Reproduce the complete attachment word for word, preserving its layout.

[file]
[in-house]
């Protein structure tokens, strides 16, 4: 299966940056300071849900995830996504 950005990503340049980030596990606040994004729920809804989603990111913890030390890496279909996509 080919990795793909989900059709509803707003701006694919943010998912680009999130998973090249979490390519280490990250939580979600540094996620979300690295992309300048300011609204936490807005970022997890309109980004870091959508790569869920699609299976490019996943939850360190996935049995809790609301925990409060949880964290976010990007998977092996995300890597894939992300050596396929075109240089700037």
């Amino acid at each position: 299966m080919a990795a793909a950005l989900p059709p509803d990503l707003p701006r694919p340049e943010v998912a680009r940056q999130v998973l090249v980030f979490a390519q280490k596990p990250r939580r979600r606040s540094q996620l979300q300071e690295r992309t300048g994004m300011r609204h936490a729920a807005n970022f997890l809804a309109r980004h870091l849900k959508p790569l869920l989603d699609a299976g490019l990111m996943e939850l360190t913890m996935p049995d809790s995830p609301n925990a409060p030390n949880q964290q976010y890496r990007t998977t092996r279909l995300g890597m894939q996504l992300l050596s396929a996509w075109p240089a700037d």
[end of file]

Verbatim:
[in-house]
């Protein structure tokens, strides 16, 4: 299966940056300071849900995830996504 950005990503340049980030596990606040994004729920809804989603990111913890030390890496279909996509 080919990795793909989900059709509803707003701006694919943010998912680009999130998973090249979490390519280490990250939580979600540094996620979300690295992309300048300011609204936490807005970022997890309109980004870091959508790569869920699609299976490019996943939850360190996935049995809790609301925990409060949880964290976010990007998977092996995300890597894939992300050596396929075109240089700037």
């Amino acid at each position: 299966m080919a990795a793909a950005l989900p059709p509803d990503l707003p701006r694919p340049e943010v998912a680009r940056q999130v998973l090249v980030f979490a390519q280490k596990p990250r939580r979600r606040s540094q996620l979300q300071e690295r992309t300048g994004m300011r609204h936490a729920a807005n970022f997890l809804a309109r980004h870091l849900k959508p790569l869920l989603d699609a299976g490019l990111m996943e939850l360190t913890m996935p049995d809790s995830p609301n925990a409060p030390n949880q964290q976010y890496r990007t998977t092996r279909l995300g890597m894939q996504l992300l050596s396929a996509w075109p240089a700037d």